As part of the continuing appropriations process, TWS submitted written testimony to the Senate and House Appropriations Subcommittees on Agriculture, Rural Development, Food and Drug Administration, and Related Agencies. Similar to the testimony submitted to the House and Senate Subcommittees on Interior, Environment, and Related Agencies, TWS recommended funding levels based on previous years’ funding levels, the President’s budget request, and TWS’s own assessment of program needs.
“Agricultural landscapes can pose challenges to wildlife management due to continuing fragmentation of land ownership, urbanization, and human impacts on natural resources, but they also offer huge potential to benefit wildlife,” says Laura Bies, Director of Government Affairs and Partnerships at TWS. “Programs implemented by the Department of Agriculture can provide valuable assistance in meeting conservation goals, including conserving land, addressing water quality and quantity issues, and mitigating the effects of climate change to fish and wildlife habitats within the landscape.”
TWS submitted testimony recommending funding levels for programs implemented by the Animal and Plant Health Inspection Service (APHIS), National Institute of Food and Agriculture (NIFA), Natural Resource Conservation Service (NRCS), and the Farm Service Agency (FSA).
Compared to Fiscal Year 2015, the President’s budget request appropriated lower levels of funding APHIS’s Wildlife Services program as well Wildlife Damage Management within it. TWS emphasized the importance of matching last fiscal year’s funding levels in order to maximize APHIS’s ability to manage wildlife damage to agriculture, aquaculture, forest, rangeland, and other natural resources. TWS was supportive of funding for the national feral swine control program implemented by Wildlife Services, which empowers APHIS and states to work cooperatively to combat feral swine issues.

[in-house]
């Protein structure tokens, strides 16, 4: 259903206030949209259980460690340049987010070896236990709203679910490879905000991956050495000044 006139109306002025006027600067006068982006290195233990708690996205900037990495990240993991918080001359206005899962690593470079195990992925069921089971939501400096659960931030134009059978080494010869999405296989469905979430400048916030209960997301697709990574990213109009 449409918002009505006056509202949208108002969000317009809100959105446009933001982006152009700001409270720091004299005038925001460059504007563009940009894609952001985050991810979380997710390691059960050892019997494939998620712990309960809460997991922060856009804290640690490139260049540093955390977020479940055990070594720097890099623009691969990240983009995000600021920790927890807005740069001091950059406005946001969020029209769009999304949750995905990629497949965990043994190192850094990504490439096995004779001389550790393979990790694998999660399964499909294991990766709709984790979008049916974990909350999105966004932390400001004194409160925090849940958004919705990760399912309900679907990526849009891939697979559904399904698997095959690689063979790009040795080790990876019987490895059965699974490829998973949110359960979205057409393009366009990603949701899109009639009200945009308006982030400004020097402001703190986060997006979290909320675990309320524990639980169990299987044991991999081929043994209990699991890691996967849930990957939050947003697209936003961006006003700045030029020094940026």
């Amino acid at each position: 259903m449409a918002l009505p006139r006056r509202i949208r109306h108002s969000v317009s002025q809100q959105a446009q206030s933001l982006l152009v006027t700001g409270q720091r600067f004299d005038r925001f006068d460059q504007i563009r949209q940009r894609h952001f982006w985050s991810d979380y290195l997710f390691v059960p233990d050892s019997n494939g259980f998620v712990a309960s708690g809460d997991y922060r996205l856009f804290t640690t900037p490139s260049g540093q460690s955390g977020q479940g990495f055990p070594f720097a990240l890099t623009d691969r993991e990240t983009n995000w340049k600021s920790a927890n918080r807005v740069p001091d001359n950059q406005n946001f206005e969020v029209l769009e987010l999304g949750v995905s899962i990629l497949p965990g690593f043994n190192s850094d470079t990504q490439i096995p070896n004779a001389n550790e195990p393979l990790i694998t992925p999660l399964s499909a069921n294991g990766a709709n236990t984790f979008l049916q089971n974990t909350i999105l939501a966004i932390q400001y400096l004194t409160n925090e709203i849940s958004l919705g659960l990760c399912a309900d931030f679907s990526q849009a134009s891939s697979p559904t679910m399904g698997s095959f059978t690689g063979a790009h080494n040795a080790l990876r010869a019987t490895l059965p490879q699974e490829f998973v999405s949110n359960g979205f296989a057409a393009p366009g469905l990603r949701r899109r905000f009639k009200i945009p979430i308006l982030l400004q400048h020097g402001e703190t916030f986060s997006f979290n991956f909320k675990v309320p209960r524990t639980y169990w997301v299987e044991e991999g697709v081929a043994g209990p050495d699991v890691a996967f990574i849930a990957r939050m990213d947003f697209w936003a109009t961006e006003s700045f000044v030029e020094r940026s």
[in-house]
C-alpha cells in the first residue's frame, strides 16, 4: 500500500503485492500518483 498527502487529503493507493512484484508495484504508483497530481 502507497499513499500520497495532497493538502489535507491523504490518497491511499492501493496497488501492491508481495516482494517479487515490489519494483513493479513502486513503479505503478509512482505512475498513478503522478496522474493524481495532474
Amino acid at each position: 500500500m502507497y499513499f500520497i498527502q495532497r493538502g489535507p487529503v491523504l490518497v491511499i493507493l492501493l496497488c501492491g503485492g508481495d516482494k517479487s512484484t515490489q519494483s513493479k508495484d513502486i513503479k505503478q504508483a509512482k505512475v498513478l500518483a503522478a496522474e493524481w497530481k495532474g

Both the Renewable Resources Extension Act (RREA) and McIntire-Stennis Cooperative Forestry Program focus on education with funds apportioned to states. RREA funds assist in establishing partnerships to provide extension programs for private landowners, while the McIntire-Stennis program funds forestry research and the training of future forestry scientists.
The NRCS and FSA both implement Farm Bill programs aimed at addressing conservation needs including conserving fish and wildlife habitat within agricultural landscapes. TWS recommended that Farm Bill conservation programs be funded at levels mandated in the 2014 Farm Bill and that Technical Assistance, which supports the implementation of Farm Bill conservation programs, be funded at the levels included in the President’s request.
“Submitting testimony is an important part of the appropriations process,” says Bies. “TWS plays a vital role in advocating for programs that contribute to the advancement of wildlife professionals and ensure the science-based management of the nation’s natural resources.”
|Colleen Hartel is a policy intern at The Wildlife Society as part of the Government Affairs & Partnership program.